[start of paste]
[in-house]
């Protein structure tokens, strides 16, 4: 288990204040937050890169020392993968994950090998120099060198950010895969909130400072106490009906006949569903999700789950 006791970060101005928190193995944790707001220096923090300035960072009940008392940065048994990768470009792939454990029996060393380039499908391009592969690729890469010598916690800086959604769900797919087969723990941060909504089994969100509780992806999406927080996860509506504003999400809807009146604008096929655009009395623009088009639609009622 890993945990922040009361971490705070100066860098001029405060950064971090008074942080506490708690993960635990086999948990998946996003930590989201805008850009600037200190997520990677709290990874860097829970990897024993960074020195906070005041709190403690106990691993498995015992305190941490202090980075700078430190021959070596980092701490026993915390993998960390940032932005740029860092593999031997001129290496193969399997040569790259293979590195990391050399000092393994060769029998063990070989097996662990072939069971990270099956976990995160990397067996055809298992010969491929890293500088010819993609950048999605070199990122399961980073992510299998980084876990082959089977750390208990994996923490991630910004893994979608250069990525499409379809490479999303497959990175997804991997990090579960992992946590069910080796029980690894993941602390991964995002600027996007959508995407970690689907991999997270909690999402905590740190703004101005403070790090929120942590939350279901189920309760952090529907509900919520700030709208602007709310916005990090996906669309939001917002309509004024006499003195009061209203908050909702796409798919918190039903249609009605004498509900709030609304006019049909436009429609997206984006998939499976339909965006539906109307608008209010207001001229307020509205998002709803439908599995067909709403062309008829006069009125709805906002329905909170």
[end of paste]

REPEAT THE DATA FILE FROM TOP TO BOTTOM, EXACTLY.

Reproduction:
[in-house]
């Protein structure tokens, strides 16, 4: 288990204040937050890169020392993968994950090998120099060198950010895969909130400072106490009906006949569903999700789950 006791970060101005928190193995944790707001220096923090300035960072009940008392940065048994990768470009792939454990029996060393380039499908391009592969690729890469010598916690800086959604769900797919087969723990941060909504089994969100509780992806999406927080996860509506504003999400809807009146604008096929655009009395623009088009639609009622 890993945990922040009361971490705070100066860098001029405060950064971090008074942080506490708690993960635990086999948990998946996003930590989201805008850009600037200190997520990677709290990874860097829970990897024993960074020195906070005041709190403690106990691993498995015992305190941490202090980075700078430190021959070596980092701490026993915390993998960390940032932005740029860092593999031997001129290496193969399997040569790259293979590195990391050399000092393994060769029998063990070989097996662990072939069971990270099956976990995160990397067996055809298992010969491929890293500088010819993609950048999605070199990122399961980073992510299998980084876990082959089977750390208990994996923490991630910004893994979608250069990525499409379809490479999303497959990175997804991997990090579960992992946590069910080796029980690894993941602390991964995002600027996007959508995407970690689907991999997270909690999402905590740190703004101005403070790090929120942590939350279901189920309760952090529907509900919520700030709208602007709310916005990090996906669309939001917002309509004024006499003195009061209203908050909702796409798919918190039903249609009605004498509900709030609304006019049909436009429609997206984006998939499976339909965006539906109307608008209010207001001229307020509205998002709803439908599995067909709403062309008829006069009125709805906002329905909170």